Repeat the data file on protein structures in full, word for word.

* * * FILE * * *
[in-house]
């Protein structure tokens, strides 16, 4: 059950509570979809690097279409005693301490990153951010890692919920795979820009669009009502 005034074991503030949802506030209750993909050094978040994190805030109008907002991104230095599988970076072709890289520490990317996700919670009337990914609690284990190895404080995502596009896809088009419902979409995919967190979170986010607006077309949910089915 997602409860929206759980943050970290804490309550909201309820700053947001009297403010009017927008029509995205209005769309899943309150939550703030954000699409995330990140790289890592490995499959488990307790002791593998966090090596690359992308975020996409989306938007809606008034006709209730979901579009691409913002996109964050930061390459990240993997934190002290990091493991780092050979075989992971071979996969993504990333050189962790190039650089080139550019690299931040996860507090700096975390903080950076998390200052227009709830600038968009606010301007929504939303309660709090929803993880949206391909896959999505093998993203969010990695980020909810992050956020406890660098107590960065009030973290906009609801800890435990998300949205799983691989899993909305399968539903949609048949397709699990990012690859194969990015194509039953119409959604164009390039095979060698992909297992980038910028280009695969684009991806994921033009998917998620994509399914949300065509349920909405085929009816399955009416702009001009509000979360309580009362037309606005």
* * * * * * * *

[in-house]
């Protein structure tokens, strides 16, 4: 059950509570979809690097279409005693301490990153951010890692919920795979820009669009009502 005034074991503030949802506030209750993909050094978040994190805030109008907002991104230095599988970076072709890289520490990317996700919670009337990914609690284990190895404080995502596009896809088009419902979409995919967190979170986010607006077309949910089915 997602409860929206759980943050970290804490309550909201309820700053947001009297403010009017927008029509995205209005769309899943309150939550703030954000699409995330990140790289890592490995499959488990307790002791593998966090090596690359992308975020996409989306938007809606008034006709209730979901579009691409913002996109964050930061390459990240993997934190002290990091493991780092050979075989992971071979996969993504990333050189962790190039650089080139550019690299931040996860507090700096975390903080950076998390200052227009709830600038968009606010301007929504939303309660709090929803993880949206391909896959999505093998993203969010990695980020909810992050956020406890660098107590960065009030973290906009609801800890435990998300949205799983691989899993909305399968539903949609048949397709699990990012690859194969990015194509039953119409959604164009390039095979060698992909297992980038910028280009695969684009991806994921033009998917998620994509399914949300065509349920909405085929009816399955009416702009001009509000979360309580009362037309606005």